EXCLUSIVE: ‘Psych' Star James Roday Explains Why He Changed His Latino Last Name for Hollywood


He’s best known as James Roday, the star of the USA Network show Psych. But the 35-year-old actor—who plays fake psychic Shawn Spencer on the hit series—was born James David Rodriguez and he's half-Mexican. With the sixth season of Psych premiering tonight at 10/9c, we caught up with James to ask about his Latin roots, why he changed his name for Hollywood and why people are always surprised to find out he’s Latino.

Tell us about your Latin roots!

My father is Jaime Rodriguez from San Antonio, Texas and I've got one whole half of my family that's Mexican through and through. {The other half} is some sort of bright white concoction of English, Irish and Scottish. 

We recently featured you in our popular series "15 Stars You Never Knew Were Latino" and our readers were surprised to learn that you are half-Latin. Are people surprised when you tell them you're Latino?

Yes. I mean it's certainly not something people are expecting to hear. I feel like over the last couple of years, it's gotten out there a little bit more—it's certainly not anything that I've ever made an effort to hide. But initially upon meeting me it generally comes as quite a shock to people {Laughs}. 

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What do people think you are?

They just think I'm a White dude. Every once in a while someone thinks I'm Jewish. I get a lot of stuff, but never Latino.

Still, you definitely identify with your Latin side, right?

I do. I grew up about two hours from my grandparents and I saw that side of my family a lot more than I saw my mom's family, because they were in California. I would say in terms of the scales, it was probably tipped 70-30 towards the Mexicans.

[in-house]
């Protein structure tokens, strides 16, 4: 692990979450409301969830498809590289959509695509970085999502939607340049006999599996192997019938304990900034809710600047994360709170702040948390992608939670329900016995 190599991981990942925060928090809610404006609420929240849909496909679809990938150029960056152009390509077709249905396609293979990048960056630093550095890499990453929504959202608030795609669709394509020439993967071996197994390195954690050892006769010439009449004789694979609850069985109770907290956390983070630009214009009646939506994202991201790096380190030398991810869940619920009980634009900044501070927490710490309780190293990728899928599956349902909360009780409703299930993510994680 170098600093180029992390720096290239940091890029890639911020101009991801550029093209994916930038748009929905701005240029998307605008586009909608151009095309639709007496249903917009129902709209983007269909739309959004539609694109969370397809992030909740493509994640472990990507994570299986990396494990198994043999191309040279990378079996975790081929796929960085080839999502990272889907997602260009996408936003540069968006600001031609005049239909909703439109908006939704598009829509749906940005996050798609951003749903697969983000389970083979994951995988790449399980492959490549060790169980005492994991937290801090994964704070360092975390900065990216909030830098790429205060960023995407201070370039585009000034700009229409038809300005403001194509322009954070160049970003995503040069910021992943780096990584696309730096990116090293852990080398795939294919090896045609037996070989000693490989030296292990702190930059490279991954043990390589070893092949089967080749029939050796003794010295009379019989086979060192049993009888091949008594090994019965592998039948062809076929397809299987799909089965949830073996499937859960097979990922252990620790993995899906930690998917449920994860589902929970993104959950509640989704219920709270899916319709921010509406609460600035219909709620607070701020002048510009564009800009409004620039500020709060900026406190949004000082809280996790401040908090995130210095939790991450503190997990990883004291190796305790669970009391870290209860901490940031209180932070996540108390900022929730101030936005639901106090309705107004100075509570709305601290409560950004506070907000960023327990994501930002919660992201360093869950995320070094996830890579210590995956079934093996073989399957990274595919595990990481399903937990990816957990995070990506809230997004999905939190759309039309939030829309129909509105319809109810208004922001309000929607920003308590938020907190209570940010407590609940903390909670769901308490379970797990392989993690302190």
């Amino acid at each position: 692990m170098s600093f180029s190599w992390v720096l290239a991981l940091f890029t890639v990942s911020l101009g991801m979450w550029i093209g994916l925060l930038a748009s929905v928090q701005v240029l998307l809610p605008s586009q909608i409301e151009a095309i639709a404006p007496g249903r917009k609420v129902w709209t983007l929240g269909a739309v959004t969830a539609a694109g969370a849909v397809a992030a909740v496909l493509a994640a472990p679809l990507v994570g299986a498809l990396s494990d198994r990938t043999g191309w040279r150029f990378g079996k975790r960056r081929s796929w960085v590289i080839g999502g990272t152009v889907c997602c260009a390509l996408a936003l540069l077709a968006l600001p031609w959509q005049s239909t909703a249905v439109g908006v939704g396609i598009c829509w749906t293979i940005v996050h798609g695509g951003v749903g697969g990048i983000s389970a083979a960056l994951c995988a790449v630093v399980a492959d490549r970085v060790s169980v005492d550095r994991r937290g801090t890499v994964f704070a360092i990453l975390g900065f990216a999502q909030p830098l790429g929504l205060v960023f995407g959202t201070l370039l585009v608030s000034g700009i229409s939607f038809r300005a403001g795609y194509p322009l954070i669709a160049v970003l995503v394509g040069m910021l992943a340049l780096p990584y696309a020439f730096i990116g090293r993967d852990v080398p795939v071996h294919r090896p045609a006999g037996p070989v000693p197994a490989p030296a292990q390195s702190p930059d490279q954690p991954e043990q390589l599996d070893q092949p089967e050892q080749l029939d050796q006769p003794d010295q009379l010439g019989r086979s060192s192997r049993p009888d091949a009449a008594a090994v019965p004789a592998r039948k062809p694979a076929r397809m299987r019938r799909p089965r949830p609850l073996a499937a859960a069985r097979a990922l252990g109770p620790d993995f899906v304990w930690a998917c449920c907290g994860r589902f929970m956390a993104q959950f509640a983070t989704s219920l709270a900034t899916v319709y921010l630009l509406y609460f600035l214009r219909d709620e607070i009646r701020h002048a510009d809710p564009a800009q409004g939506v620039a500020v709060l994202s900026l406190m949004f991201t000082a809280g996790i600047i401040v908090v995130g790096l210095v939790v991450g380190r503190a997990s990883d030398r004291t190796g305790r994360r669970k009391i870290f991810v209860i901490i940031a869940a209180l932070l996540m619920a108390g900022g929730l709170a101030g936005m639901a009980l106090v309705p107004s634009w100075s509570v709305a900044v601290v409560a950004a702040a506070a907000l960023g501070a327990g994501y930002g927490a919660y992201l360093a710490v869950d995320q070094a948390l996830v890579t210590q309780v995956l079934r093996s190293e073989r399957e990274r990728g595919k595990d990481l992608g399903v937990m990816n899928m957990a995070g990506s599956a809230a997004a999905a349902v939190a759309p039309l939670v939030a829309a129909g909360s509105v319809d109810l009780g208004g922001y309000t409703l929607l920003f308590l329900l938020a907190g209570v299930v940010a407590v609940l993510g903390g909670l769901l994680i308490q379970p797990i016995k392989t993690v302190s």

We know you were born James David Rodriguez. Is it true that you changed your name because there was already a James David Rodriguez in the Screen Actor's Guild?

Well it was twofold. There was a James Rodriguez in SAG—I believe he was a dancer. So I would've had to throw in a middle initial or something—which I didn't think was awesome. And then what really took it home was that the first job I got—which was a sitcom pilot for ABC—one of the execs strongly suggested to me that I consider changing my name, because it was the late 90s and the NAACP was really cracking down on the networks for lack of diversity. They had it in their heads that they were going to catch all kinds of fire for casting a white guy with a Latino name and trying to say, 'look at us, we're being diverse.' This is actually something that they were concerned about. 

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Were you on the fence about changing your name?

I was still in college at the time and the concept of actually getting hired to go shoot a television show or movie was something that I was really ready to wrap my brain around. I came from Texas, I was studying theater at NYU and I thought for sure that my lot in life would be to get the best bartending job I could find and do theater in New York. And that was a good life. So obviously my head was spinning and to be honest, I probably would've lobbed off one of my toes if they had asked me to...

How did you come up with the name "Roday?"

At the time I happened to be doing a production of "The Three Sisters" at NYU and there was a character in the play—a deserter soldier and his name was Roday. 

Do you regret changing your name for Hollywood?

It's hard to say. I'd like to say that if I had to do it all over again, I would've been like 'screw you white television executives!' Leonardo Dicaprio didn't change his name, Emilio Estevez didn't change his name. But every case is different. I only have one reference of what my career was and I was very, very blessed and very, very lucky, and it got started very quickly after college. And I only know that by going with Roday. It's hard to say if it would've been more difficult or not.

Are you doing anything for Hispanic Heritage Month?

Outside of brushing up on my Spanish? Not yet.